I have the honour to address the Assembly of States Parties on behalf of the European Union and its Member States. The Candidate Countries, the former Yugoslav Republic of Macedonia?, Montenegro?, the Republic of Serbia?, the Republic of Albania? and the Republic of Moldova?, the country of the Stabilisation and Association Process and potential candidate Bosnia and Herzegovina, align themselves with this statement.
The EU and its Member States welcome this plenary debate on the important issue of cooperation. The European Union is committed to full co-operation on the prevention of serious crimes falling under the jurisdiction of the ICC and to the ending of impunity for the perpetrators. In 2006, the EU became the first regional organization to enter into an agreement on cooperation and assistance with the Court.
Full co-operation with the ICC is a prerequisite for the Court’s effective functioning. The Court does not have its own police or law enforcement structures at its disposal. Thus, in situations where the ICC has jurisdiction, States must provide the necessary law enforcement and other structures for investigations to take place and to execute ICC decisions.
This is why all States that have ratified the Rome Statute are under a legal obligation to “cooperate fully with the Court in its investigation and prosecution of crimes” (Art. 86 ICC Statute). This applies to various types of cooperation with the Court, including, first and foremost, the execution of arrest warrants. Voluntary cooperation with the ICC by States Parties to the Rome Statute, by way of bilateral agreements with the Court, or by any other means, is also essential for the functioning of the ICC.
Without State cooperation, the ICC cannot fulfill its mandate and the Rome Statute system risks collapse. This is why non-cooperation with the ICC – meaning the omission of an act by a state which is under a legal obligation to take certain actions vis-à-vis the Court – constitutes one of the most serious challenges to the effective functioning of the ICC. Non-cooperation not only undermines the Court but also constitutes a breach of a legal obligation and should be treated as such. This applies to all States Parties as well as when the UN Security Council has referred a situation to the Court in accordance with Chapter VII of the UN Charter, specifically deciding on the cooperation of a given State which is not a State Party.
As we remain determined to put an end to the impunity of the perpetrators of the worst crimes, the EU and its Member States undertake consistent action to encourage full cooperation of States with the ICC, including the prompt execution of arrest warrants. Whenever non-cooperation occurs, the EU and its Member States call for effective action to respond to non-cooperation. In this same context, the EU and its Member States avoid non-essential contacts with individuals subject to an arrest warrant issued by the ICC.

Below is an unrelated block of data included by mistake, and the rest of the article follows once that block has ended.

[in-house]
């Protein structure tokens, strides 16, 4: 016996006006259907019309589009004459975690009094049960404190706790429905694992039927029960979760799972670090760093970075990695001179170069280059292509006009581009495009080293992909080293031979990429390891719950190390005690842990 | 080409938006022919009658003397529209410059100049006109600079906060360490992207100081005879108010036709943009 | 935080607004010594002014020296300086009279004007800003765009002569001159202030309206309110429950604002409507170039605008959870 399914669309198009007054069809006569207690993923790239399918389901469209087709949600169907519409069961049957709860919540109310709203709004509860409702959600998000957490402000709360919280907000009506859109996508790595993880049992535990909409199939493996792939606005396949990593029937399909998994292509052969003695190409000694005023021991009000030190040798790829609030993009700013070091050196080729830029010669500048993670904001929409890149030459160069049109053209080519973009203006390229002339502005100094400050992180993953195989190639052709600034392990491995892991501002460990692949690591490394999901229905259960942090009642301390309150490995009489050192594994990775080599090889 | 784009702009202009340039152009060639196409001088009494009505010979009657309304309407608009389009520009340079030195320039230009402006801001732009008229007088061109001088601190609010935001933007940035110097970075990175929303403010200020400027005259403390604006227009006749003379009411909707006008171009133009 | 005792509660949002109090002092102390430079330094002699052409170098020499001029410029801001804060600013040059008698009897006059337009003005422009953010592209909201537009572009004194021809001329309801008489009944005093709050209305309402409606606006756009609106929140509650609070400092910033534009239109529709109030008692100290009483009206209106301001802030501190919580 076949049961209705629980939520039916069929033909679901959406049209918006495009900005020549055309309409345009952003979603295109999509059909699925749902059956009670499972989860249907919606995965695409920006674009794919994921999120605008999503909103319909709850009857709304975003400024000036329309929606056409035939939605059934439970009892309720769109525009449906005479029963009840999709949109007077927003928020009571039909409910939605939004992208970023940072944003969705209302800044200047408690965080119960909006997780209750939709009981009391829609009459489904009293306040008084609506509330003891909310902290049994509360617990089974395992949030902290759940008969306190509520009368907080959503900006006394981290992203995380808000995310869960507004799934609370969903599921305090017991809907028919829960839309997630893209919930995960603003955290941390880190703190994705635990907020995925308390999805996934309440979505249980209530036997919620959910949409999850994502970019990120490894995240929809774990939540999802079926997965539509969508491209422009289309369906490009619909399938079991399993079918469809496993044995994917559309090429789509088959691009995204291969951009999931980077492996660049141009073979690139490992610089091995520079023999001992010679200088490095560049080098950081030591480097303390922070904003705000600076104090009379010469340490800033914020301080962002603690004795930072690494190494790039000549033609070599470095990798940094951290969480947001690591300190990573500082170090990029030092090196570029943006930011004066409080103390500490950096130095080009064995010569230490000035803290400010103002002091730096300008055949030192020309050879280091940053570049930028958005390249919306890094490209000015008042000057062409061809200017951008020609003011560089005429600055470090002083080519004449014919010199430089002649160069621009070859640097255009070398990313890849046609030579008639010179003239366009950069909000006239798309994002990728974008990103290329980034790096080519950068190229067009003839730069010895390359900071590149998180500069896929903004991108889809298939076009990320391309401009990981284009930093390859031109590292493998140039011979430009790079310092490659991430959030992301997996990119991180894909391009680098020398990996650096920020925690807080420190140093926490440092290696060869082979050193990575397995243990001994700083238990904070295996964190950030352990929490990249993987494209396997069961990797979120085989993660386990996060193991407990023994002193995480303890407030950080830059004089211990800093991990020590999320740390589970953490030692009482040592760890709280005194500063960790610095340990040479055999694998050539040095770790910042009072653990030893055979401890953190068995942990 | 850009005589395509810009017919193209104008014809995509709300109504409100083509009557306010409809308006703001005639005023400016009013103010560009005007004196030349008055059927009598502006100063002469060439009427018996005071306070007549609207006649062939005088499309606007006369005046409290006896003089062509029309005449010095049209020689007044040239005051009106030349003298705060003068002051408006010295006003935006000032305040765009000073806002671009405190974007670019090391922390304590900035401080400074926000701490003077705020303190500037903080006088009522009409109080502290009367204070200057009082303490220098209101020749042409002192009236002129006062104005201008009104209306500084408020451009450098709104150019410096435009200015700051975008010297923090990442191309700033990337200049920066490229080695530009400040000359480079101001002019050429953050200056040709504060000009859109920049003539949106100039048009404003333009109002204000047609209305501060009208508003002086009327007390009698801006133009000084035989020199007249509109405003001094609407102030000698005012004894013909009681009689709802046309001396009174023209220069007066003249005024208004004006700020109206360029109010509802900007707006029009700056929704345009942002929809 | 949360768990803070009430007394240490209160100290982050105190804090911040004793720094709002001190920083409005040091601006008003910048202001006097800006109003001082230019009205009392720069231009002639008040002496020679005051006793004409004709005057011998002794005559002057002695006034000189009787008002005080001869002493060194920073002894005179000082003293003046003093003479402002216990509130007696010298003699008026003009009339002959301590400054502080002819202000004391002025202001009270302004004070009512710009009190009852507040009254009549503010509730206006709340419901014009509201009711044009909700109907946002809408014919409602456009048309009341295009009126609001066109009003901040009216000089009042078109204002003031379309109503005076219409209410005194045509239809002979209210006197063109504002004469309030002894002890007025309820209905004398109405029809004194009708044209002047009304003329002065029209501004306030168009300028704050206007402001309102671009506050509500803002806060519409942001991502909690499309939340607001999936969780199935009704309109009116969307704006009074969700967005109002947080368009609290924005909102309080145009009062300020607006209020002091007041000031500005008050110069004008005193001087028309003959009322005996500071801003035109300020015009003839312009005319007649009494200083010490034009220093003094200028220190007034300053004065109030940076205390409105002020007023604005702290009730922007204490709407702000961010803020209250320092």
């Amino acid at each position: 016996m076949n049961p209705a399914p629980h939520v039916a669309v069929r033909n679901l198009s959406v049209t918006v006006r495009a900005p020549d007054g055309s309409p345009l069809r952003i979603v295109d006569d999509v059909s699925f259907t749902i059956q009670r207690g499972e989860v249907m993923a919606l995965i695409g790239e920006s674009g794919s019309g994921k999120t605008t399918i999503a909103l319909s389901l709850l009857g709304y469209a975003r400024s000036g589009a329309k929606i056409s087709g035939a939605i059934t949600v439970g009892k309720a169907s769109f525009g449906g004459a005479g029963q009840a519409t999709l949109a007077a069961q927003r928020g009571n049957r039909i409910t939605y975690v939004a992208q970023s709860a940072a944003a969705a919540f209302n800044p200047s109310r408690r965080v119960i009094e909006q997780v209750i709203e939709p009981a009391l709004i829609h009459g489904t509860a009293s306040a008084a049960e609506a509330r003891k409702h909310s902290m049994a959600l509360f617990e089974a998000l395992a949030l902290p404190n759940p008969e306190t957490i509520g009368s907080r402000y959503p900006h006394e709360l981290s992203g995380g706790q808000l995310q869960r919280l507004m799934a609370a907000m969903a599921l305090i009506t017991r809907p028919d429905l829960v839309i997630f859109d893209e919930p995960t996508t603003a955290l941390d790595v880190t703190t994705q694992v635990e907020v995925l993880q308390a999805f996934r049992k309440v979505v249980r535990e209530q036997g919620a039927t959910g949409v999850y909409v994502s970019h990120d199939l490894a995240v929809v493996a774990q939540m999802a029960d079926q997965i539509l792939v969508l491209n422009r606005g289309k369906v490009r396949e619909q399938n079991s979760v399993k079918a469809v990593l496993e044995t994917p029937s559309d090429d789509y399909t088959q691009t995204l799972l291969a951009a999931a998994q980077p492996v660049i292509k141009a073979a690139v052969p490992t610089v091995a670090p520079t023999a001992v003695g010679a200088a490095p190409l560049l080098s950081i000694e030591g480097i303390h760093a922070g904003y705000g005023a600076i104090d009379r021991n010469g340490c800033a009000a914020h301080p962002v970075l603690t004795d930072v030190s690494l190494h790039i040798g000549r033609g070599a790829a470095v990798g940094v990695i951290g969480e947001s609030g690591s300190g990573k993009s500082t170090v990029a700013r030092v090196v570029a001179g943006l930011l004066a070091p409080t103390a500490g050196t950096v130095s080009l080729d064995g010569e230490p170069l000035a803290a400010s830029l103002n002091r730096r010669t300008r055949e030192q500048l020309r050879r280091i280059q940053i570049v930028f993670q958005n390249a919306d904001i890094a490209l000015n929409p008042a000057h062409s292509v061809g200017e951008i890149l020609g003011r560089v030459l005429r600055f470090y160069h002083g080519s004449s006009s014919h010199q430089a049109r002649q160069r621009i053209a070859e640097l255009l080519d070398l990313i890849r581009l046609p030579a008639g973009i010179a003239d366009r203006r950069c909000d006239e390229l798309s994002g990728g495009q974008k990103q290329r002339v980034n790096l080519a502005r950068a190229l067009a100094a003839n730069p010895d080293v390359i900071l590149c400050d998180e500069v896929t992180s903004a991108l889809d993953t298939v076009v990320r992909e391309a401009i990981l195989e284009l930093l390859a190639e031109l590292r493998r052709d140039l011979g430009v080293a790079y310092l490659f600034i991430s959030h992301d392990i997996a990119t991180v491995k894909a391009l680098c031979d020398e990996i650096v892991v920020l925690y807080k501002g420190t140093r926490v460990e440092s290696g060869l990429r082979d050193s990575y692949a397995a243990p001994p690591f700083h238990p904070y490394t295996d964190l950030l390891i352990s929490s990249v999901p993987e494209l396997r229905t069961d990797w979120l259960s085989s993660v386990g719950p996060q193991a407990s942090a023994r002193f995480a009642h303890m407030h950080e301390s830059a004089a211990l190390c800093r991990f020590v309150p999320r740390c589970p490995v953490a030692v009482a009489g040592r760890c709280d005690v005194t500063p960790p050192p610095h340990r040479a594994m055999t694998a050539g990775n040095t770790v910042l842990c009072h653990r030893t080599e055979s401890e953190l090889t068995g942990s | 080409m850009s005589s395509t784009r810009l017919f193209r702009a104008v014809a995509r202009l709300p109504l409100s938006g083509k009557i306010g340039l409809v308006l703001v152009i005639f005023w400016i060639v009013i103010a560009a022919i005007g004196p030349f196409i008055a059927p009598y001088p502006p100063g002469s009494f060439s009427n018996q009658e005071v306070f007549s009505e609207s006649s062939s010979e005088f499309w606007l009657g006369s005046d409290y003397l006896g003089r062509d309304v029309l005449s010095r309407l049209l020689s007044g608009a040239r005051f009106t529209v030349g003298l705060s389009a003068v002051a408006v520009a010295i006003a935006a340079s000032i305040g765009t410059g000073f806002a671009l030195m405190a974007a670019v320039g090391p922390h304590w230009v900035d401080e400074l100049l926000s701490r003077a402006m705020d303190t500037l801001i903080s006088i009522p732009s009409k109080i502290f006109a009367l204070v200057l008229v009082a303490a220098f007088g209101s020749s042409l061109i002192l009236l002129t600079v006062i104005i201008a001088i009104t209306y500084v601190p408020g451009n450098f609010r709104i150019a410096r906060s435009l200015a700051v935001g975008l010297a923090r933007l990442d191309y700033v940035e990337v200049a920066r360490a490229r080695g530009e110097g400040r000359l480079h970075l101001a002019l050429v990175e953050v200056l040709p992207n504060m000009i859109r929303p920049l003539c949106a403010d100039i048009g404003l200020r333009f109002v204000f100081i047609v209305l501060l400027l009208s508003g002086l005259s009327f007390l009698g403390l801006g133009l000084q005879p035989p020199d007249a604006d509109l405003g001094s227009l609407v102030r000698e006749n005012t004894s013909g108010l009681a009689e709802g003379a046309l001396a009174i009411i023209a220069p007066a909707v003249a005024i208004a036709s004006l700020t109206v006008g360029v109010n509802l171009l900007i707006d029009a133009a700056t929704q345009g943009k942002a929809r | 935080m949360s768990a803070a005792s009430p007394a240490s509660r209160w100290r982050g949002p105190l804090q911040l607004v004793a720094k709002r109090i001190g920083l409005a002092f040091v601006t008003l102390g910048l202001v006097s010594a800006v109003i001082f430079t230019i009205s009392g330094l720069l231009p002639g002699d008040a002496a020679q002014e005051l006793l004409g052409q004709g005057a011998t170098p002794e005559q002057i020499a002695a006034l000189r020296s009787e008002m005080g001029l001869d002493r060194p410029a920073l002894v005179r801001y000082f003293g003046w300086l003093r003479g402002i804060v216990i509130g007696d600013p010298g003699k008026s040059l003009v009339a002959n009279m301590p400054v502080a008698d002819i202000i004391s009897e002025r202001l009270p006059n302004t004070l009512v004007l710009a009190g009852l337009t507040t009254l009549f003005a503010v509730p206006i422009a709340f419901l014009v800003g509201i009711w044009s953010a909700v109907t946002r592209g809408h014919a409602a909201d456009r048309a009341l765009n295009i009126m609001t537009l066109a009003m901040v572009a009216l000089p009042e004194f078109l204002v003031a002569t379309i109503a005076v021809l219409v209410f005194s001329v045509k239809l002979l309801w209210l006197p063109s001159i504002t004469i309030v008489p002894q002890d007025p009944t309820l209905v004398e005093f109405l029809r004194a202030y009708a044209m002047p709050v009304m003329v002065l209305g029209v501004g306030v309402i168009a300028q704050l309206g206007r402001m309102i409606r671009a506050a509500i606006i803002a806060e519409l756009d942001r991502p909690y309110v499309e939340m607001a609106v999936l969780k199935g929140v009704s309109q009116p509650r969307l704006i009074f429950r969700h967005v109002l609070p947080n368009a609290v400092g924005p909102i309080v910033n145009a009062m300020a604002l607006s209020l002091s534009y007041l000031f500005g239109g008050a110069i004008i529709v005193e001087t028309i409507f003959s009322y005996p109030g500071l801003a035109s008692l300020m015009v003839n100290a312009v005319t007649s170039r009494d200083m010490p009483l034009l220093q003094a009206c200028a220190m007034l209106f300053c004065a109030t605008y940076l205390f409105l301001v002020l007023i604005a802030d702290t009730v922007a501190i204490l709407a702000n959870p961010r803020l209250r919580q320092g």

The ICC relies entirely on national law enforcement systems to give effect to its orders, including with requests for arrest and surrender. This means that States Parties to the Rome Statute need to take appropriate measures at national level to provide the basis for effective cooperation with the ICC.
The EU and its Member States are particularly engaged in promoting and contributing to strengthening the capacity of national judicial systems to investigate and prosecute Rome Statute crimes, and – if need be – to efficiently cooperate with the ICC. Such effective and efficient interplay between national justice systems and the International Criminal Court is pivotal to giving full effect to the Rome Statute. In this context, the EU and its Member States believe that States need to explore further ways for better co-operation with ICC, for instance by generalising the practice of designating a national focal point or national central authority for cooperation.
However, all too often, there is still a gap between international justice and national justice systems in this regard. The successful implementation of the complementarity principle requires both political will and capacity. States need to be willing and able, but also willing to be able to fight impunity of most serious crimes. The EU and its Member States welcome the comprehensive approach to cooperation and complementarity within the proposed Action Plan on arrest strategies, and fully support this approach.
This plenary debate on cooperation underlines the importance of consistent action by States, international and regional organizations as well as civil society to encourage and improve full co-operation of States with the ICC, including the prompt execution of arrest warrants. Fulfilling the ICC mandate is largely dependent upon the success of this action.